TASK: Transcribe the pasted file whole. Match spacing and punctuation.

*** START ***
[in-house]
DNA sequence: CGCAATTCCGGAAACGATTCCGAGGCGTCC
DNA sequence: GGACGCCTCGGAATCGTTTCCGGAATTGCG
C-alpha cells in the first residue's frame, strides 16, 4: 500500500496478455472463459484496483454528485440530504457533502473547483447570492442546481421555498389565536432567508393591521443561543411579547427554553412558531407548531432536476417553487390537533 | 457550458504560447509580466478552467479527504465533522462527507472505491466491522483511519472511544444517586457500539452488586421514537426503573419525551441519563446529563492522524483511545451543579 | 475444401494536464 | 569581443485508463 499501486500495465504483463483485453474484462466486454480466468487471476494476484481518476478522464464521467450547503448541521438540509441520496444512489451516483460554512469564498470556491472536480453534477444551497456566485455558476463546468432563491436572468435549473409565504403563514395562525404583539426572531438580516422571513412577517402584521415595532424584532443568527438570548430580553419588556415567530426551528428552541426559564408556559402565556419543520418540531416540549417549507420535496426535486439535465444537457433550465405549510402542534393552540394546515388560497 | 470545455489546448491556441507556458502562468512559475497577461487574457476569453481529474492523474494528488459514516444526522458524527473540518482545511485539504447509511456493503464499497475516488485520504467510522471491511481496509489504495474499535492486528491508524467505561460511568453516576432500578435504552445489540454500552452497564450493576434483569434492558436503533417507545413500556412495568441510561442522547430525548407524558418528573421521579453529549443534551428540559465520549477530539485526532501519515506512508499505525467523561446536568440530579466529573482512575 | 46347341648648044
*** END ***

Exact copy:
[in-house]
DNA sequence: CGCAATTCCGGAAACGATTCCGAGGCGTCC
DNA sequence: GGACGCCTCGGAATCGTTTCCGGAATTGCG
C-alpha cells in the first residue's frame, strides 16, 4: 500500500496478455472463459484496483454528485440530504457533502473547483447570492442546481421555498389565536432567508393591521443561543411579547427554553412558531407548531432536476417553487390537533 | 457550458504560447509580466478552467479527504465533522462527507472505491466491522483511519472511544444517586457500539452488586421514537426503573419525551441519563446529563492522524483511545451543579 | 475444401494536464 | 569581443485508463 499501486500495465504483463483485453474484462466486454480466468487471476494476484481518476478522464464521467450547503448541521438540509441520496444512489451516483460554512469564498470556491472536480453534477444551497456566485455558476463546468432563491436572468435549473409565504403563514395562525404583539426572531438580516422571513412577517402584521415595532424584532443568527438570548430580553419588556415567530426551528428552541426559564408556559402565556419543520418540531416540549417549507420535496426535486439535465444537457433550465405549510402542534393552540394546515388560497 | 470545455489546448491556441507556458502562468512559475497577461487574457476569453481529474492523474494528488459514516444526522458524527473540518482545511485539504447509511456493503464499497475516488485520504467510522471491511481496509489504495474499535492486528491508524467505561460511568453516576432500578435504552445489540454500552452497564450493576434483569434492558436503533417507545413500556412495568441510561442522547430525548407524558418528573421521579453529549443534551428540559465520549477530539485526532501519515506512508499505525467523561446536568440530579466529573482512575 | 46347341648648044